This week we commemorate the 186th anniversary of the first-ever sale of friction matches.
As the story goes, a young Englishman named John Walker had become rather sickened by his surgeon apprenticeship and left the field in 1818 for a less gruesome job as a chemist: something he was apparently (and quite fortunately) good at!
By Walker’s time, a number of chemicals were known to create fire quickly, but none had yet figured out how to keep this quick flame alive and transfer it to a slower burning substance like wood or coal. Walker found himself dedicating many hours in his High Street shop in Stockton-on-Tees to the discovery of such a solution.
One night, after countless trials of chemical solutions, one sample got onto a match stick and dried. When rubbed against the hearth – apparently by accident – it lit quickly and continued to burn. It was just the solution Walker needed!
He named his new invention “Congreves” after rocket pioneer Sir William Congreve.
Walker his first sale April 7, 1827 – it was 50 pence for 50 Congreves, and it came with a piece of sandpaper to light the match on.
Interestingly enough, Walker never patented his friction matches: he thought they were “too trivial,” and already being well-off, he saw no need to protect them any further.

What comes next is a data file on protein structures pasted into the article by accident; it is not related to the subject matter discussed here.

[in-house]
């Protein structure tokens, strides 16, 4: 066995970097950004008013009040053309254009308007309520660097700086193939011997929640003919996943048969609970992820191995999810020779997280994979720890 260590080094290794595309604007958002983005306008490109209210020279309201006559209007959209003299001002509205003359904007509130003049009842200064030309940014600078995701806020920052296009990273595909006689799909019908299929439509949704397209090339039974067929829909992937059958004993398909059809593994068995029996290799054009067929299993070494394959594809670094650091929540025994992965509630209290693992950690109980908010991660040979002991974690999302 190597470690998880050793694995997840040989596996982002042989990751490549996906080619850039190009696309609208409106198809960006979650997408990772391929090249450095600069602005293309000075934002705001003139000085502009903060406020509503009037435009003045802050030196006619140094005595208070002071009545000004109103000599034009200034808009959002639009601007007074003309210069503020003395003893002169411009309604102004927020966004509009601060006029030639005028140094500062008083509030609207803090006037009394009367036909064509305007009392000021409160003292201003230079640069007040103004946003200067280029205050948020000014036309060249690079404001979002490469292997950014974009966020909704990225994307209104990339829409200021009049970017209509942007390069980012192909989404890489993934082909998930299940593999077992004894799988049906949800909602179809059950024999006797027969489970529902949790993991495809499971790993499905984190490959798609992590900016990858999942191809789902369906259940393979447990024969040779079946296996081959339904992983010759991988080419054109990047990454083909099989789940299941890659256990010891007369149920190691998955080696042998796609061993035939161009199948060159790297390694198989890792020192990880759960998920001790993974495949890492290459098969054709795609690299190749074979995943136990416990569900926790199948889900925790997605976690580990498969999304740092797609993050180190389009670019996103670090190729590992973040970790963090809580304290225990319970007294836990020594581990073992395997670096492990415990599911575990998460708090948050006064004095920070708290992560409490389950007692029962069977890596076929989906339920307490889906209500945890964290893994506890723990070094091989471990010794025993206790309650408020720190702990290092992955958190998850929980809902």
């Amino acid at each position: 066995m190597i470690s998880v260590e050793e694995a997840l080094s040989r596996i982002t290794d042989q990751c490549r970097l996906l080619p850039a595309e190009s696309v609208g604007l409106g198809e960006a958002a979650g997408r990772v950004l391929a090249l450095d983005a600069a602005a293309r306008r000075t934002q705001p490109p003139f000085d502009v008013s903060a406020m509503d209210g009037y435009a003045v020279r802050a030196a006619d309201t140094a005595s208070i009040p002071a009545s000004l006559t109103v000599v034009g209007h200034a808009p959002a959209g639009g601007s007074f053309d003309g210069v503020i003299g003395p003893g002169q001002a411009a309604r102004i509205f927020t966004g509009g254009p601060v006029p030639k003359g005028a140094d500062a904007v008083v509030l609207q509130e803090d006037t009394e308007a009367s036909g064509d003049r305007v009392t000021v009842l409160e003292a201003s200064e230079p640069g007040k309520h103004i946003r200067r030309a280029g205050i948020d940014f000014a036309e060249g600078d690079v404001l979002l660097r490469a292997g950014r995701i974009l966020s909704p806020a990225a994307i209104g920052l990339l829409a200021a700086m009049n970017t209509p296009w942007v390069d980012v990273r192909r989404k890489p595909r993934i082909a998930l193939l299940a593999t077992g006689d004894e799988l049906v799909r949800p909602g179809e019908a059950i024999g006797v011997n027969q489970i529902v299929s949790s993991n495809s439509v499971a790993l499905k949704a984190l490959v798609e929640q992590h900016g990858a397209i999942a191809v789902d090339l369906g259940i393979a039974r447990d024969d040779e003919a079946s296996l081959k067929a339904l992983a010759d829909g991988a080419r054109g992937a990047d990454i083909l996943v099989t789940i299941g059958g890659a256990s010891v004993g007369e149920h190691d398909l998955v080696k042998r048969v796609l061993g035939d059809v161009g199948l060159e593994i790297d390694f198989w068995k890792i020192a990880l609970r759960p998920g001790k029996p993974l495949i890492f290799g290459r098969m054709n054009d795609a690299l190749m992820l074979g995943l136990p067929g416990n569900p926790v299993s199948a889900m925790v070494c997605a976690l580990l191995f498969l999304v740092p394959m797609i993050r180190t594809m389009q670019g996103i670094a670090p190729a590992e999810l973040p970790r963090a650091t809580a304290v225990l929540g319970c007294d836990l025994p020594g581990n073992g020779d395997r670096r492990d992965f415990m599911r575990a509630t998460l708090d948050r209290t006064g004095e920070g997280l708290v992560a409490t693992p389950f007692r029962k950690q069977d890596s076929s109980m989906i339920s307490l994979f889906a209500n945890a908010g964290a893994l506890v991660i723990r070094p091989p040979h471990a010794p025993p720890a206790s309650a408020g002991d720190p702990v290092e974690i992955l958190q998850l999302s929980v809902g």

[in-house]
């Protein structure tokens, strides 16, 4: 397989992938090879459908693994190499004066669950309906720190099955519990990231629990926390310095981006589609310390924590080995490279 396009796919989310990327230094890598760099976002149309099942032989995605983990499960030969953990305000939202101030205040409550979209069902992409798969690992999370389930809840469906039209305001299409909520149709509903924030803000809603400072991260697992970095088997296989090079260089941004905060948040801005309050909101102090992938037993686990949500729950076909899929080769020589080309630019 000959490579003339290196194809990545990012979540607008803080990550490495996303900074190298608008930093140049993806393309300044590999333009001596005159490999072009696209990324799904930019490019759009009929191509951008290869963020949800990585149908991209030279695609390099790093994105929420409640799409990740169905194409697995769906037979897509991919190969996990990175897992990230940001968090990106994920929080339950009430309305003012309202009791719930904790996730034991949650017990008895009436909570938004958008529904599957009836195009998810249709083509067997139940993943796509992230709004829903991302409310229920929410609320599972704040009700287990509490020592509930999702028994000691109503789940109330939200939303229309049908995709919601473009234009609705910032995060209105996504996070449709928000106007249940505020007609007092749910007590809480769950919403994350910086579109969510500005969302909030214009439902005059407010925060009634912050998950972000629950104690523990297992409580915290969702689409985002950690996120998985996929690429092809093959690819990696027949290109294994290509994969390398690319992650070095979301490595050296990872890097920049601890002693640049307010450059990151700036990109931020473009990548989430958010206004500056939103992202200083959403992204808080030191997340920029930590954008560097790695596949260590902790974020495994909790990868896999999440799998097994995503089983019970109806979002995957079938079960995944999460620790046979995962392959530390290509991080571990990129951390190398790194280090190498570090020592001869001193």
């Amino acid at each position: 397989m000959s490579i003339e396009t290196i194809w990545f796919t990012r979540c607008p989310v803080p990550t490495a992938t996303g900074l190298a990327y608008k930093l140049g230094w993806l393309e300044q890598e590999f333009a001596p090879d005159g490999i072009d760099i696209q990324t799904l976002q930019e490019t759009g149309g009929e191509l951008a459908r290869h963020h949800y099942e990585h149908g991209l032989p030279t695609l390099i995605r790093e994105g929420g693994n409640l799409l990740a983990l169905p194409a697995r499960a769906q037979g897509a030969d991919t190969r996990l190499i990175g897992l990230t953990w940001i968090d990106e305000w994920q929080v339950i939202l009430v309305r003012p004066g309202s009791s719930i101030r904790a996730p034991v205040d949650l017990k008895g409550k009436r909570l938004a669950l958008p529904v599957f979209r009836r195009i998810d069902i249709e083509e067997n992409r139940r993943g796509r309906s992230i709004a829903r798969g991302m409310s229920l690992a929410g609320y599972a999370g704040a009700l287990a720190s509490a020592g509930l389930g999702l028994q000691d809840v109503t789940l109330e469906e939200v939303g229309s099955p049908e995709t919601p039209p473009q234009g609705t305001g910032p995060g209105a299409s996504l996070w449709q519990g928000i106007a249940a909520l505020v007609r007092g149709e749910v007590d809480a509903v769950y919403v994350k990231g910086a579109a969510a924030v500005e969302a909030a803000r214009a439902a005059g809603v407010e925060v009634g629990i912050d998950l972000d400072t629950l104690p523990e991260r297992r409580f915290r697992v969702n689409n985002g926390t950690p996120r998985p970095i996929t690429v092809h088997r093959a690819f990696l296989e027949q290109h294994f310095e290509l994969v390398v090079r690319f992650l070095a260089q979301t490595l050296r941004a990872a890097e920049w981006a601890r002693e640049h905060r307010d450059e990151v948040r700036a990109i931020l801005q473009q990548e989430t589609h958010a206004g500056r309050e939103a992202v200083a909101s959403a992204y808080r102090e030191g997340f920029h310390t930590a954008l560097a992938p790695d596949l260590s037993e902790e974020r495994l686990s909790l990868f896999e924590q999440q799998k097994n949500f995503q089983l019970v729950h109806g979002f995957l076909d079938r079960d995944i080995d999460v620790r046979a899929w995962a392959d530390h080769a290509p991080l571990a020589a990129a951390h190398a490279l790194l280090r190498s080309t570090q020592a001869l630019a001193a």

Samuel Jones was the first to build on Walker’s invention, the most prolific of his creations being the cardboard box he decided to package his “Lucifers” in. The manufacturing of friction matches was first patented in the US in 1836 by Alfonso Phillips. Frenchman Charles Sauria invented a phosphorus-based formula that gave matches a less foul smell. And, in 1855, Swedish inventor Carl Lundstrom introduced the modern, red phosphorus “safety match” – with part of the flammable elements in the tip and the other part in a special striking surface.
The popularity of the friction match has only grown from there – instant fire is one of man’s oldest obsessions and the fact that we use some 500 billion matches a year shouldn’t strike anyone as odd!
So, to honor this simple yet so necessary little invention, we’re sharing 186+ of our favorite classic matchbook & matchbox designs on Pinterest. Which is your favorite?